Not a green light
Friedson said he and his colleagues were a bit surprised at first. The protests in many cities, including Denver, were massive, drawing tens of thousands of people out to march. But they occurred in cities with hundreds of thousands to millions of residents.
“We started thinking about it a little more and we thought, ‘Oh my gosh we’re capturing everybody else,’” he said.
The paper also found that, with greater social distancing, COVID case growth slowed in cities with protests from what would be expected — but not by a statistically significant amount. There may be other explanations for the trends, the study’s authors note. Overall, though, they say the data show that any resurgence in coronavirus cases can’t be pinned entirely on the protests.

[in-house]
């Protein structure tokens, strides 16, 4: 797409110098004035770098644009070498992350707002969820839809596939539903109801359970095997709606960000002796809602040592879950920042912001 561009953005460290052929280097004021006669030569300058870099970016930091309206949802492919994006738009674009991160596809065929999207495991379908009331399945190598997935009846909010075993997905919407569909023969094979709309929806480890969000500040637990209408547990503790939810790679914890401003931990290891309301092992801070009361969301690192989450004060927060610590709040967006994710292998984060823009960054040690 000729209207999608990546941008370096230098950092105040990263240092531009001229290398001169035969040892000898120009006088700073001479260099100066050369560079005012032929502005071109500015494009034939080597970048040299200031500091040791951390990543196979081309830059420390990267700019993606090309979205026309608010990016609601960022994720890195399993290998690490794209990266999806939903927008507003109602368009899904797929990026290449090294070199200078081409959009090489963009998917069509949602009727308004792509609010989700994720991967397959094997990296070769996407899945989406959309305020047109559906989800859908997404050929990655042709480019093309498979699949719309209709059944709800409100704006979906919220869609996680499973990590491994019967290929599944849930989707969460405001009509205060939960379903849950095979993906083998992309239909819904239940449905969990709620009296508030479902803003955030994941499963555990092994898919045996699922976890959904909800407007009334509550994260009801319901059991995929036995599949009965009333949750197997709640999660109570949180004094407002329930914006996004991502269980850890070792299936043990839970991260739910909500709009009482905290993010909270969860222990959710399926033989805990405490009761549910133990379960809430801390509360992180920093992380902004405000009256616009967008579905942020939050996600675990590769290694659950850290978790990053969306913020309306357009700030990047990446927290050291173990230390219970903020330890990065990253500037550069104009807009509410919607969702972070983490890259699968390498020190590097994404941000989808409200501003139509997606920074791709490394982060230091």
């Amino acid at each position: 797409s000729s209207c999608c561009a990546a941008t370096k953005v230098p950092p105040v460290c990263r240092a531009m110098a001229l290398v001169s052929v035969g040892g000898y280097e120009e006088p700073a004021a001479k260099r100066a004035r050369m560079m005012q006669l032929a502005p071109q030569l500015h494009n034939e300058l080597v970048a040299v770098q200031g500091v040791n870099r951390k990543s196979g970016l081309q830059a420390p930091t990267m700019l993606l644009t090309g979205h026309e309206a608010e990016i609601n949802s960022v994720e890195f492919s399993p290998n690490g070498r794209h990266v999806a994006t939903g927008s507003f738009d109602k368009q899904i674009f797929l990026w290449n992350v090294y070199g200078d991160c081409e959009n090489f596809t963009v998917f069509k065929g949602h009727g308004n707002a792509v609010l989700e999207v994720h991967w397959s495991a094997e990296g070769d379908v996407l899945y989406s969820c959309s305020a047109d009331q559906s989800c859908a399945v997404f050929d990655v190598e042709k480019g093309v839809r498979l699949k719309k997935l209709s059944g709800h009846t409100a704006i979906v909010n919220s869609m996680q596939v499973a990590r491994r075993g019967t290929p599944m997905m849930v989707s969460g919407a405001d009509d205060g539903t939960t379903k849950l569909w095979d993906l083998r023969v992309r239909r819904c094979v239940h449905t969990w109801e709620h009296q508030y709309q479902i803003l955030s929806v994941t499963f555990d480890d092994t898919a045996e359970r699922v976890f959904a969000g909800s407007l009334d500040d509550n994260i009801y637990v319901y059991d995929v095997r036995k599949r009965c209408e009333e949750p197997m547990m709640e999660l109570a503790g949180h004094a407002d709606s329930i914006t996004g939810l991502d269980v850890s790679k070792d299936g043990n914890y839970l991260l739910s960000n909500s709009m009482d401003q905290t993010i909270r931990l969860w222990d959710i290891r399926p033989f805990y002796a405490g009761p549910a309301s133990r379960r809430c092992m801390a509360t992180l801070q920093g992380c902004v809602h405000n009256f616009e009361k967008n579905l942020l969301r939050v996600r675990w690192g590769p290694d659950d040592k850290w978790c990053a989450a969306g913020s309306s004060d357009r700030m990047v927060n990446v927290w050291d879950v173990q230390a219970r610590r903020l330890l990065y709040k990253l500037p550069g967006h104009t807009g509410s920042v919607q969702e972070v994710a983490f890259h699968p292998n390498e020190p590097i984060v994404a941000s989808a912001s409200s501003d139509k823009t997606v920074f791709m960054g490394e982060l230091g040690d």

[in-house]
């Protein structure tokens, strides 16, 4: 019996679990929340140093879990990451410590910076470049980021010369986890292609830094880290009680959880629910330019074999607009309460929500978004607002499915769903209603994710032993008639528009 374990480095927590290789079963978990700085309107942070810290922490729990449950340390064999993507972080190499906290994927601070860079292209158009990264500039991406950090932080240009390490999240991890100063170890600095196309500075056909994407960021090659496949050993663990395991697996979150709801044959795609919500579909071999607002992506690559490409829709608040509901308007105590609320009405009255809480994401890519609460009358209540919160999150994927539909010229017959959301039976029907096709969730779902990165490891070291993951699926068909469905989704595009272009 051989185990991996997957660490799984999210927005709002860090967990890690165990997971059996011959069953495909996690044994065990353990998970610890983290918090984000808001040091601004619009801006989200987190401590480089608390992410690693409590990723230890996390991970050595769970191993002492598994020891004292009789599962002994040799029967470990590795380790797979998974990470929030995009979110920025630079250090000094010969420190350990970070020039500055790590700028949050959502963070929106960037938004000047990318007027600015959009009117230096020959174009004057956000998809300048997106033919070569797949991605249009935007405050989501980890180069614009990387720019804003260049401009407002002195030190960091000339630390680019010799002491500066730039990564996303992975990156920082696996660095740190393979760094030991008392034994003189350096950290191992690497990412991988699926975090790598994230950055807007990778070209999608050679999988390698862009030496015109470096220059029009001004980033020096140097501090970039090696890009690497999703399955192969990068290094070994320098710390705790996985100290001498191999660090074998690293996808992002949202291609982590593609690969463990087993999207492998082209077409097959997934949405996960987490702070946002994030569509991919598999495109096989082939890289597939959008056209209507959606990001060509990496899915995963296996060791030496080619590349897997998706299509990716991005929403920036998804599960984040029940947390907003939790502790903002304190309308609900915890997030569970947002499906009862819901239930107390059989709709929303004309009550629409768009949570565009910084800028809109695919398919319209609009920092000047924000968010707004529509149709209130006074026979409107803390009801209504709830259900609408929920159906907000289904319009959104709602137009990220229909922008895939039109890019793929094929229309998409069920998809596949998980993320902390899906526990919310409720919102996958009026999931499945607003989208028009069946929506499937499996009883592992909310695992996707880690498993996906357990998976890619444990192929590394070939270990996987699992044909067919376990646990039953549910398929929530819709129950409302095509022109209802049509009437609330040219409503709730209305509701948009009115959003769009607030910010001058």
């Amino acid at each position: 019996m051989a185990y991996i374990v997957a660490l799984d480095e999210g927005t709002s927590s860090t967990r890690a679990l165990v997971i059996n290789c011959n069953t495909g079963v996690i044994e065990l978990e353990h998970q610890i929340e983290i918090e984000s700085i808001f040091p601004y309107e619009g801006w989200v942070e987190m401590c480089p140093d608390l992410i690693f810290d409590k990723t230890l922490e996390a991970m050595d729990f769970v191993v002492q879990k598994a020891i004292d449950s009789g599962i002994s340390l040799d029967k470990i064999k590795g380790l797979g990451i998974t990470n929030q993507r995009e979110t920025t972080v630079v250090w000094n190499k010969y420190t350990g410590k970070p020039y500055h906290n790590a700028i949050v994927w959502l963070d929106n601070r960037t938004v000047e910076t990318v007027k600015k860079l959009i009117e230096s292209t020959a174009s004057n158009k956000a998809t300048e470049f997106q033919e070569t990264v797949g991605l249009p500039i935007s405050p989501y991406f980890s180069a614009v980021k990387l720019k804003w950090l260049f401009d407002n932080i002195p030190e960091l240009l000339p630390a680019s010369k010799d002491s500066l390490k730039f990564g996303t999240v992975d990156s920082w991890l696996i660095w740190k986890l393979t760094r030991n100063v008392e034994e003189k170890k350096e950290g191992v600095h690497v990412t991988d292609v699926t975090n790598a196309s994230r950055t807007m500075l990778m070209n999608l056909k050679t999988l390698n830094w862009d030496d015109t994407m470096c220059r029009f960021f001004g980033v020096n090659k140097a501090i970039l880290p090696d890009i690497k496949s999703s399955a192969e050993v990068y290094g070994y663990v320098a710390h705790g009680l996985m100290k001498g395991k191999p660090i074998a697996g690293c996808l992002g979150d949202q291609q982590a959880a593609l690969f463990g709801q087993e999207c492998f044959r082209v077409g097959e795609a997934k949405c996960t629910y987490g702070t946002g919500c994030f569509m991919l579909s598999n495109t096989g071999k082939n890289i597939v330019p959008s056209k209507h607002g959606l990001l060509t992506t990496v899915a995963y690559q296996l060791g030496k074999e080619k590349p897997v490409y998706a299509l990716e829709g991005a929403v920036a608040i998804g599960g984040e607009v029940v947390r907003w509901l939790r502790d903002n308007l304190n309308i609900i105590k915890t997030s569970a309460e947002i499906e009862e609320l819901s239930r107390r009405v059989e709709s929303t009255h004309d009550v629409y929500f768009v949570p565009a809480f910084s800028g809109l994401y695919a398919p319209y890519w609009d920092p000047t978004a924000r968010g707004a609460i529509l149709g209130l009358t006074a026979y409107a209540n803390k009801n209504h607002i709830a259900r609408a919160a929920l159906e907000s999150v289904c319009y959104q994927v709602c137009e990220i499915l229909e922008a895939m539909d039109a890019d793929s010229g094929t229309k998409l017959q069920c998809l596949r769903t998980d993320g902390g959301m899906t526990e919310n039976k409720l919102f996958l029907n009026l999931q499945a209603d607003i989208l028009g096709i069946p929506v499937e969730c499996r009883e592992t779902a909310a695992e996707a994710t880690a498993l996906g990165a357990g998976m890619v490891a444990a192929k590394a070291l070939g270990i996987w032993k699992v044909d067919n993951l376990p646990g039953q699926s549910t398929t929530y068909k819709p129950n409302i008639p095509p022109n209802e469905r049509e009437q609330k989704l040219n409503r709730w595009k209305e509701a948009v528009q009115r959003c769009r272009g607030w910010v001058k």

“Public speech and public health did not trade off against each other in this case,” the authors wrote in the paper.
But Friedson said there is one last important thing to keep in mind about this study: It’s not a green light for governments to fully reopen bars, concert venues and other places where people gather in large numbers. The key to the researcher’s conclusions is that the protests, while receiving lots of support, were ultimately things most people decided to avoid. That’s not true of many other large gatherings.
‘An outdoor wedding doesn’t generate avoidance behavior; we’re measuring avoidance behavior,” Friedson said. “People don’t say, ‘Oh man, there’s an outdoor wedding next door, we should stay home.’”